Behind the pseudo-democratic dismantling of ceremony, of old-fashioned courtesy, of the useless conversation suspected, not even unjustly, of being idle gossip, behind the seeming clarification and transparency of human relations that no longer admit anything undefined, naked brutality is ushered in. The direct statement without divagations, hestitations or reflections, that gives the other the facts full in the face, already has the form and timbre of the command issued under Fascism by the dumb to the silent. Matter-of-factness between people, doing away with all ideological ornamentation between them, has already itself become an ideology for treating people as things....and then wrote this:
Once the empty gestures of courtesy are swept away, we aren’t inducted into a new realm of sincere, unmediated human brotherhood — rather, we are left with nothing but the brutality of market relations. Similarly, once we get rid of “religion,” we’re left with nothing but prideful (and empty) speculations and a demand for the warm fuzzies we associate with spiritual ecstacy.
My main focus is not on the spirituality element, though, but on the element of ritual. I have found that the “empty gestures” of life, the little rituals — touching glasses before drinking, going through the meaningless exchange of “hi” and “how are you,” etc. — have felt more and more important and necessary.The day before I read this post, I'd happened to be leafing through my copy of Chris Knight's Blood Relations: Menstruation and the Origins of Culture, looking for references to the ways in which the work of feminists had informed his (brilliant) study, when I came across his discussion of Lévi-Strauss, who had claimed that mythology "has no obvious practical function", and virtually ignored ritual altogether (at least in the works under review here), much to the dismay of specialists and other anthropologists, on both counts. Anyway, in light of the Adorno passage, and Kotsko's remarks, I'd like to share what Knight says in this context (Mary Douglas citations are to her book, In the Active Voice):
It is difficult for non-anthropologists to appreciate the significance of ritual in non-western cultures, because, as Mary Douglas (1982: 34) has written, the belittlement of ritual is central to our European tradition. To us ritual means, as she writes, 'the formal aspect of religion. "Mere ritual", one can say, and "empty ritual", and from there to mumbo jumbo and abracadabra'. Ritual is merely external; Europeans give priority to the internal, 'spiritual' aspects of religion. Ritual is mere form; we give priority to content. Ritual seems like a façade—we want to know what lies behind the façade.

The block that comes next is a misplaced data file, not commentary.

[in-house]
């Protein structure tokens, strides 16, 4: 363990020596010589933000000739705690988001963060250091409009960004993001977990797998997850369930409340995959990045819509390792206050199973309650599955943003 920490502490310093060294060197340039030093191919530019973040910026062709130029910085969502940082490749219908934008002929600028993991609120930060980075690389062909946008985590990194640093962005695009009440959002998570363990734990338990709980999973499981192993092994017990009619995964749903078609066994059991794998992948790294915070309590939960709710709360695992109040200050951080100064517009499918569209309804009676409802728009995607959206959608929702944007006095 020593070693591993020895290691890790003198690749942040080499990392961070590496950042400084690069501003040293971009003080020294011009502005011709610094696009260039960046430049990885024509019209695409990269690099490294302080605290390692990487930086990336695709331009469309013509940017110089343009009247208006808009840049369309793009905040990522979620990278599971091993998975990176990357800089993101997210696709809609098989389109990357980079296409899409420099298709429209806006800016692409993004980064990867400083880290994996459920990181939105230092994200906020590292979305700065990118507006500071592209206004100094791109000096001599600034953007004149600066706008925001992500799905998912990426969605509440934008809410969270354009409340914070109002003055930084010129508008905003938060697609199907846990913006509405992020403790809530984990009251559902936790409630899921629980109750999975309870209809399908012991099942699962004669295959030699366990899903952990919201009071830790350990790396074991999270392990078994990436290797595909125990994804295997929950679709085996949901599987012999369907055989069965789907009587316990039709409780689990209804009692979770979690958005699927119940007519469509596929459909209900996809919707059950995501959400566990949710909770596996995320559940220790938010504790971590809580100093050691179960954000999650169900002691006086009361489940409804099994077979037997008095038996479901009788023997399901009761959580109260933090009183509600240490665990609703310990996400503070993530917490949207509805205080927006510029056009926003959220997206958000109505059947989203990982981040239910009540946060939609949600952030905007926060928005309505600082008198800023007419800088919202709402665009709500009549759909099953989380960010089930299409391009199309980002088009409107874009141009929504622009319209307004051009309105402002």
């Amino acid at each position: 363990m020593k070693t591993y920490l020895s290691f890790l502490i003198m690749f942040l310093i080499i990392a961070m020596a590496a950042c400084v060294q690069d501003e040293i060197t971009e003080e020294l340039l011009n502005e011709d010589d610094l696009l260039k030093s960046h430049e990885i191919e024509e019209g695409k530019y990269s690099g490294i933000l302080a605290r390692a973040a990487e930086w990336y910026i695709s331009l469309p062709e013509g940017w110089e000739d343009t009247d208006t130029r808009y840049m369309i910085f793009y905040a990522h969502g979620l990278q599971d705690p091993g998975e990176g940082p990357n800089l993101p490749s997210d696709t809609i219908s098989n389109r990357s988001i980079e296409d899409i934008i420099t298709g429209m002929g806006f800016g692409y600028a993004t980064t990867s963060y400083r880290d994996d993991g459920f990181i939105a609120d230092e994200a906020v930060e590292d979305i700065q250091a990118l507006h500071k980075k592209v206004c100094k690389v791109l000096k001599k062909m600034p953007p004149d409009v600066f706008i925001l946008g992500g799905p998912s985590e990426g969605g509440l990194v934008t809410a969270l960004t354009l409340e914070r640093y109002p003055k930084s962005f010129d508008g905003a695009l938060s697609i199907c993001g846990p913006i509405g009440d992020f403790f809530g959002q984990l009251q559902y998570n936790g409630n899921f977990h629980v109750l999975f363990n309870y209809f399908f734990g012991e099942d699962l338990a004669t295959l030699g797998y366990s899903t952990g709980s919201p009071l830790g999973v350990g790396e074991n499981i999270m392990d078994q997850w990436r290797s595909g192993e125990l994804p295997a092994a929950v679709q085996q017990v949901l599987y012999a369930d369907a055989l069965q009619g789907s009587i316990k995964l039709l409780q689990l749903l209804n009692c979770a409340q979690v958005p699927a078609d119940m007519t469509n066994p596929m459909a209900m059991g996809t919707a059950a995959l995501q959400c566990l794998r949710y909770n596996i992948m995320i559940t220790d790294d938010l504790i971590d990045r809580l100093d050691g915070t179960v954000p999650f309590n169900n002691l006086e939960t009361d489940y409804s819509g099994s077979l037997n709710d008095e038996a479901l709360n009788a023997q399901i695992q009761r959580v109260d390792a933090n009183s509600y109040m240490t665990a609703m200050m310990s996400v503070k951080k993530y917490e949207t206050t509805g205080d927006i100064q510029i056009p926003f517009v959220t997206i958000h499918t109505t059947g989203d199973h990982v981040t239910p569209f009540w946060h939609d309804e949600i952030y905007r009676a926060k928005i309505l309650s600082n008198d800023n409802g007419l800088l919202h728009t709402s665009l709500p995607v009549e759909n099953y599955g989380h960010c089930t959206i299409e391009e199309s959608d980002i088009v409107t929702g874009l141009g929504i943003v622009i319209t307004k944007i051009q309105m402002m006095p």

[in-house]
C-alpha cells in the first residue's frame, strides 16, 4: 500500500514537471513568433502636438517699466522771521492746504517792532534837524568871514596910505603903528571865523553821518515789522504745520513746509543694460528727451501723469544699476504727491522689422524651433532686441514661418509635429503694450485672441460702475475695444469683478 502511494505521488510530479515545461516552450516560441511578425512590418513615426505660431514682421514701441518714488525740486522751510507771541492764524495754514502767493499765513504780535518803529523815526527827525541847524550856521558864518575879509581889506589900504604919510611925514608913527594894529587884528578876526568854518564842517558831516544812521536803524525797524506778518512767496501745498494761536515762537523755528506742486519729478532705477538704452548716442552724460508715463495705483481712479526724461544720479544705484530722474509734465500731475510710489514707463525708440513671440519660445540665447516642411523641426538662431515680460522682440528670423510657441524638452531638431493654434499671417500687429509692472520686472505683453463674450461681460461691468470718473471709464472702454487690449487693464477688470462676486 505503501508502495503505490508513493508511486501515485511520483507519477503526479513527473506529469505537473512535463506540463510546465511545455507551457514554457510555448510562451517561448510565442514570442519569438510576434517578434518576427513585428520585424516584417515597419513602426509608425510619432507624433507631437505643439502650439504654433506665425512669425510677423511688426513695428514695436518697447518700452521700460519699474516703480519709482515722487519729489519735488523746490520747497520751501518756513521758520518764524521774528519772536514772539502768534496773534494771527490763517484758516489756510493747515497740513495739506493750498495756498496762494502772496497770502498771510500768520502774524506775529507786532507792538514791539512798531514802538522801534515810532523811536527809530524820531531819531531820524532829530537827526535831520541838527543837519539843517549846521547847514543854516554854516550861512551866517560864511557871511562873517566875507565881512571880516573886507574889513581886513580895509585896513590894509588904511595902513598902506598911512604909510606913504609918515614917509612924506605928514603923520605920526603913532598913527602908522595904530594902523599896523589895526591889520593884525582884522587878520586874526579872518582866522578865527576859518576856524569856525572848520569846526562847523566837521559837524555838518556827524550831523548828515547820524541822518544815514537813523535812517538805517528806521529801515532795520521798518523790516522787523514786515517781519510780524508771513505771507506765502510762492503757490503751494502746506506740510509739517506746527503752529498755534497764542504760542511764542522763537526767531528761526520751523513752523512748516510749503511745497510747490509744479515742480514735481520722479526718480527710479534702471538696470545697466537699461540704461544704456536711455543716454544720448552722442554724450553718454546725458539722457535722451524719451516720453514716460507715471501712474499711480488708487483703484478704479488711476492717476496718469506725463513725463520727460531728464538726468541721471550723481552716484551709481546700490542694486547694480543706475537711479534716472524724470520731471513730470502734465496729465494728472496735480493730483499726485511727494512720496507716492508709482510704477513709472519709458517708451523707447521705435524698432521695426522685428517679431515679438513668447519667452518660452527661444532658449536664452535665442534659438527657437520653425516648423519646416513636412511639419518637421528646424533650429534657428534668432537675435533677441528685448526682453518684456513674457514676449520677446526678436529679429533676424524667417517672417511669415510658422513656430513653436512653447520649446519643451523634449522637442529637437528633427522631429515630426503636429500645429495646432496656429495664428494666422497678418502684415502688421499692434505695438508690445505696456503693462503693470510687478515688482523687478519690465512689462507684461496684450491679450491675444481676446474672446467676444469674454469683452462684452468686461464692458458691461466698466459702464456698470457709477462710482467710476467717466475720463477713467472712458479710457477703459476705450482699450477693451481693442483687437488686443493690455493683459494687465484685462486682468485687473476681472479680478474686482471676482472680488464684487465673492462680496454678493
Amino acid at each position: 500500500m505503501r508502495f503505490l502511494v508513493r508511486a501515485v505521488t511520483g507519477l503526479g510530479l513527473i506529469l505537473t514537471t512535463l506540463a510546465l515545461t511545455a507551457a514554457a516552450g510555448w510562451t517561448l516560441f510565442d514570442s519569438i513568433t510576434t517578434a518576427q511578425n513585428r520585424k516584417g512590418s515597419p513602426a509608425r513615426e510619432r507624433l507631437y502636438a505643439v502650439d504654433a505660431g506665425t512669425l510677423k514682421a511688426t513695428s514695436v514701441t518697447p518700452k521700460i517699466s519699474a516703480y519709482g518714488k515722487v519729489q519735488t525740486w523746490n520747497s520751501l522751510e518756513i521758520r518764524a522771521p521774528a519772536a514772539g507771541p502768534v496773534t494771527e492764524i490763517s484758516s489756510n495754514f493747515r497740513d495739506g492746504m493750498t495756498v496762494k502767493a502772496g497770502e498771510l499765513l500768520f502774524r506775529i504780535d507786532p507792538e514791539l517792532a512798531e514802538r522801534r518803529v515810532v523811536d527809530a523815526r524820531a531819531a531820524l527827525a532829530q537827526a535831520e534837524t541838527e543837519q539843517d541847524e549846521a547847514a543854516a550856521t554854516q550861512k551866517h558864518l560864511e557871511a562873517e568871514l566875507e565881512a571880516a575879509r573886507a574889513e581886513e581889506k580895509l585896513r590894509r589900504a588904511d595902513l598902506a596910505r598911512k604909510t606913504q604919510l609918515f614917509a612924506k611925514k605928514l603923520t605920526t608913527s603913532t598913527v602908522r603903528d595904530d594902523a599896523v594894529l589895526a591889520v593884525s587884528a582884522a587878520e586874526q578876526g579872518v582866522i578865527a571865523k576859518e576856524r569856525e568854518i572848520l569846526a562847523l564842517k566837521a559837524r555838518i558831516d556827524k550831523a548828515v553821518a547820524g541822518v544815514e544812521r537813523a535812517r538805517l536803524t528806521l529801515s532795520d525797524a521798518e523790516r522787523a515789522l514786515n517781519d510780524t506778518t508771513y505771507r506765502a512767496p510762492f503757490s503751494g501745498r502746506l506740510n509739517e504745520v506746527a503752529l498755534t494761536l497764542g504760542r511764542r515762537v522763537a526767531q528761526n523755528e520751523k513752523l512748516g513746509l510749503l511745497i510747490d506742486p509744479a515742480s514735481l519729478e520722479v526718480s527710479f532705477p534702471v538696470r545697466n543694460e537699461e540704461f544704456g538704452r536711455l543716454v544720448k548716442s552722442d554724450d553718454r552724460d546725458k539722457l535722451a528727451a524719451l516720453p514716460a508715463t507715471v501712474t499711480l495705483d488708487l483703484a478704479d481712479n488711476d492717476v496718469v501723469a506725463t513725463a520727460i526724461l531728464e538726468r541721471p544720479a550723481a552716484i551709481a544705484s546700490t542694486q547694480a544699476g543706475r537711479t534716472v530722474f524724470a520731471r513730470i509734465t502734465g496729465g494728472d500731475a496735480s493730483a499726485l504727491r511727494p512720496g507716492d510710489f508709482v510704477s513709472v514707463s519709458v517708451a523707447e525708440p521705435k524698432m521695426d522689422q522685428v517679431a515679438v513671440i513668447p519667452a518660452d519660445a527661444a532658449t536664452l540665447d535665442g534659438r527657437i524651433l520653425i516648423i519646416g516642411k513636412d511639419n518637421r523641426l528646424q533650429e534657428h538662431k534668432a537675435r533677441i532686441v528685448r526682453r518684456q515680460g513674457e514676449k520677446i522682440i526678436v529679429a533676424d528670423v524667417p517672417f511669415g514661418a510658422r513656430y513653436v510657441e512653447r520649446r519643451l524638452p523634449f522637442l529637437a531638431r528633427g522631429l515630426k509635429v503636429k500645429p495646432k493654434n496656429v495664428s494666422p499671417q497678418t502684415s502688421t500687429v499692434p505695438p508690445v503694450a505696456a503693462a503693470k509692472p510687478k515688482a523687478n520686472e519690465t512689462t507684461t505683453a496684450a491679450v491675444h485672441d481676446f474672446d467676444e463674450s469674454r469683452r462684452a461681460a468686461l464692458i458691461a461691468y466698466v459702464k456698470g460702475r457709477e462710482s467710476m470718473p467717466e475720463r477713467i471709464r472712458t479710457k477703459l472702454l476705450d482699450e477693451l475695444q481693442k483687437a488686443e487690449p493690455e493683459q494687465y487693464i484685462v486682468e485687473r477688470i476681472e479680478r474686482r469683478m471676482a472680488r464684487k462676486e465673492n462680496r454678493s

But in non-western cultures, such activities as singing, dancing, healing, rain-making, life crisis ceremonial and public mourning are not façades or masks drawn across life. They are the meaningful stuff of life itself. Without ritual there would be no sociality, no collective power, no sharing of life's central and most meaningful moments. [...] 'It is form indeed,' Mary Douglas (1982: 36) comments, ' but inseparable from content, or rather there could be no content without it. It is appearance, but there is no other reality.' For many people in non-western cultures, ritual is culture.
Perhaps the best starting point in attempting to define ritual is to think of it as the collective dimension of intimate, emotionally significant life. It is collective action at those points where this reaches deep into personal, sexual and intimate emotional experience. Hence sexual intercourse is not necessarily a ritual, but if it occurs during a preordained 'honeymoon' following a public marriage ceremony it is. A young woman's first menstruation is not a ritual, but her puberty ceremony makes it so. To eat food is not ritual, but to participate in a public feast is. What turns even the most intimate and physiological of personal experiences into 'ritual' is symbolic behaviour which makes it collectively acknowledged, sanctioned and controlled. And with collective control comes power.
Ritual is collective symbolic action which in the most powerful way organises and harmonises emotions. Without this, there could have been no early human language, no 'kinship', no culture. A society which was a mere assemblage of egotistic, competing individuals would have no ritual domain and could not have one. On the other hand—turning to the opposite extreme—let us visualise an imaginary society whose members were unwilling to eat, to make love, to speak, to mourn their dead or to do anything unless they were sure that what they did formed part of a collective act. In such a society, each person would try to synchronise her or his behaviour with that of others—with the result that life would seem 'ritualised' to an extreme degree.
This is why 'form' in ritual is so important. It is simply not possible for humans to synchronise their behaviour collectively without reference to recurrent, standardised, memorable patterns. To Westerners, this may make ritual seem insincere or artificial. How can genuine tears—as at a funeral—be brought on to order at a precise moment determined in advance? How can a chorus legitimately express joy or love? It is thought that no act which has to be directed or controlled collectively can be as valid as the spontaneous action of an individual. This, however, says much about the individualistic assumptions of western culture. It helps to explain 'the poverty of our rituals, their unconnectedness with each other and with our social purposes and the impossibility of our having again a system of public rituals relating our experiences into some kind of cosmic unity' (Douglas 1982: 38). In general it can be said that societies or groups value ritual to the extent that they value the maintenance of collective solidarity, and disregard it to the extent that individualism becomes the dominant ethic.